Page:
Lentils have yet to make it as a staple in the American diet, but the day it does will be a bright and shining one. Lentils offer all sorts of nutritional benefits – in fact, they’re probably one of the most nutritionally dense legumes out there. They’re also very flexible in the kitchen once you’ve figured out how to cook them (which is easy). They make great vegetarian sloppy joes, go great with any whole grain, and work wonders in curry.
And, after reading over this article, you’ll be wanting to eat as many lentils as you can fit into your diet – they’re bound to improve your health!
Lentils History and Culture
Lentils originated in the Middle East. They’ve been cultivated for a while now, since Neolithic times (around 9500 BC), and are thought to be one of the first cultivated crops in human history. Lentils have always been a part of the Middle Eastern diet, and became part of the Indian diet around the year 100. Today, lentils help to provide nutrition to their large population of vegetarians.
There are a variety of lentils that are produced, mainly differentiated by their color. Lentils span the rainbow, including, green, red, blue, yellow, brown, and black. Canada is the world’s leading producer of lentils, producing over 1 million tonnes of it in 2008. India, Nepal, and the US also grow a good chunk of the world’s lentils.
Lentil Health and Nutrition
Lentils are magicians in the nutritional world – they pack in staggering amounts of nutrition into relatively few calories, including 198%DV molybdenum, 89% folates, 62% dietary fiber, 50% manganese, 35% Iron, 35% protein, cooper, B vitamins, and potassium, to boot. Whoa! All this is in a one-cup serving of lentils, or 230 calories. This stuff is the meat in the vegetarian diet.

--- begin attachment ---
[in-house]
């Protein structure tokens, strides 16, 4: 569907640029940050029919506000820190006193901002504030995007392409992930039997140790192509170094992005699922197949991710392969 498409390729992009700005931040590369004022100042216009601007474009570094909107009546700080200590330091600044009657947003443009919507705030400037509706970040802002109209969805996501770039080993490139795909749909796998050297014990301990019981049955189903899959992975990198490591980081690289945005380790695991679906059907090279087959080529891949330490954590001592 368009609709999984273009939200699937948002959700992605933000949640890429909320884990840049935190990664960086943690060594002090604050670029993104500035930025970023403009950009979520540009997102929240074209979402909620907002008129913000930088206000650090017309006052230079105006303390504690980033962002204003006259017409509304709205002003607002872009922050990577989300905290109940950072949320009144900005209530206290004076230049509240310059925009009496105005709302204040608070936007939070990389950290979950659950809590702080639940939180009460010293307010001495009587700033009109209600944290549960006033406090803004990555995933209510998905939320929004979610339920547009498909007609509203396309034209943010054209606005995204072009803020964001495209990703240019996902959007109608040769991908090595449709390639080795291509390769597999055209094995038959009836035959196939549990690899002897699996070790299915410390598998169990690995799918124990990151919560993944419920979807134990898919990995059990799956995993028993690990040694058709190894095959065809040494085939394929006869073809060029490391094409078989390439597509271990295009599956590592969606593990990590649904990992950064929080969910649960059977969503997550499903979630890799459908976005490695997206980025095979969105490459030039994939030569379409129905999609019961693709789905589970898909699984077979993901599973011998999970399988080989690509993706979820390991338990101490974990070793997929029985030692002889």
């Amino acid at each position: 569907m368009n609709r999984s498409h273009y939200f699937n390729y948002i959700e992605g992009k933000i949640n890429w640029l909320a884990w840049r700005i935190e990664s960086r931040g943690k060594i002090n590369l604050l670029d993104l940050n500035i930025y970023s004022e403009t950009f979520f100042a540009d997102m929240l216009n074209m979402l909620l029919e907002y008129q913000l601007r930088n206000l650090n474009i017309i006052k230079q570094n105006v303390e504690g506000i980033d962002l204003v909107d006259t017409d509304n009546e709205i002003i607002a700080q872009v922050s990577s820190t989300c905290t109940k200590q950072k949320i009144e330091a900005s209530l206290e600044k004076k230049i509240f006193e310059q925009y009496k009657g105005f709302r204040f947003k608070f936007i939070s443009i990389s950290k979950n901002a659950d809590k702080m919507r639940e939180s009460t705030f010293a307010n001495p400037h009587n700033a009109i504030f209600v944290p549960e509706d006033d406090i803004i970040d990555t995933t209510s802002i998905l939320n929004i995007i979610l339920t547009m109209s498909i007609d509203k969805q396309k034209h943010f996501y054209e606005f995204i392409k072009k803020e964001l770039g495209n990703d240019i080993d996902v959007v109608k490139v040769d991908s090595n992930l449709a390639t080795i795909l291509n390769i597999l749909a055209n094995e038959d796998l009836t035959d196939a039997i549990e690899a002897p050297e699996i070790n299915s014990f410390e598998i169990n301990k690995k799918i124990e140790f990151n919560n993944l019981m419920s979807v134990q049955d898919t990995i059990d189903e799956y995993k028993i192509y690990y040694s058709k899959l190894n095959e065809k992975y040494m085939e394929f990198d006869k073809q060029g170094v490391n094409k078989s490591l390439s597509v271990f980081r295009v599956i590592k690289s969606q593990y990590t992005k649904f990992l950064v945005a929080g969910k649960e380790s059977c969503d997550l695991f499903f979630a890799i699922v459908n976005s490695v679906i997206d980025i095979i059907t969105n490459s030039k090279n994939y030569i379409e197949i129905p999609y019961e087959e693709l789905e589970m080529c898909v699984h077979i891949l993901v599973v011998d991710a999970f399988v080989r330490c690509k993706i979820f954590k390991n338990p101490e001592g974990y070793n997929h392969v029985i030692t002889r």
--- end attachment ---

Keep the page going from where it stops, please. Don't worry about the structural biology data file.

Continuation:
All of these nutrients have unique impacts on your body. The high dietary fiber content of lentils makes them a great LDL cholesterol reducer. This is because the fiber neutralizes bile in the stomach, which the liver uses to function. When bile is not available, the liver draws off of excess cholesterol in the body, lowering overall cholesterol levels. The magnesium found in lentils also helps relax the veins and arteries, which allows blood to flow more freely in the body, reducing stress in the cardiovascular system. This dietary fiber also helps regulate how quickly food is digested, so it helps keep blood sugar levels constant, rather than spiking and flattening when eating high calorie foods that lack dietary fiber (meat is one of these).
Iron is of special interest to the vegetarians out there. Iron is most readily found in meat, but can also be found in plant based forms with a little hunting. Lentils are one of those iron treasure troves. Make sure to eat lentils up in large quantities to make sure your body is getting the iron it needs – this is especially true in children, who are particularly vulnerable to the effects of iron deficiency.
Eating More Lentils
If you want to experience some of the health benefits associated with eating lentils, work them into your diet regularly. Try to eat a couple servings a week – 1 cup per serving. Lentils are one of the more convenient legumes available, as they do not require presoaking to cook them. Simply rinse them, and then cook them up – three cups of water to every cup of dry lentils. Try throwing in a bouillon cube to enhance the flavor, or boiling them in vegetable broth. For firmer lentils, boil for 10 minutes. For a more thoroughly cooked lentil, cook from 15-30 minutes, depending on the lentil type.
Lentils can be bought in the bulk section or bought prepackaged. Buying in bulk is the way to go, as it is considerably cheaper to do so. Make sure that the bulk bin container is clean and free of moisture. You can also buy lentils precooked in cans, which are just as nutritionally sound as the dry alternative. When storing dry lentils, pack them in an airtight container, and store them in an cool, dark area. Kept as such, they should stay good for 12 months. So, when you do buy them, buy a whole bunch so you always have them on hand!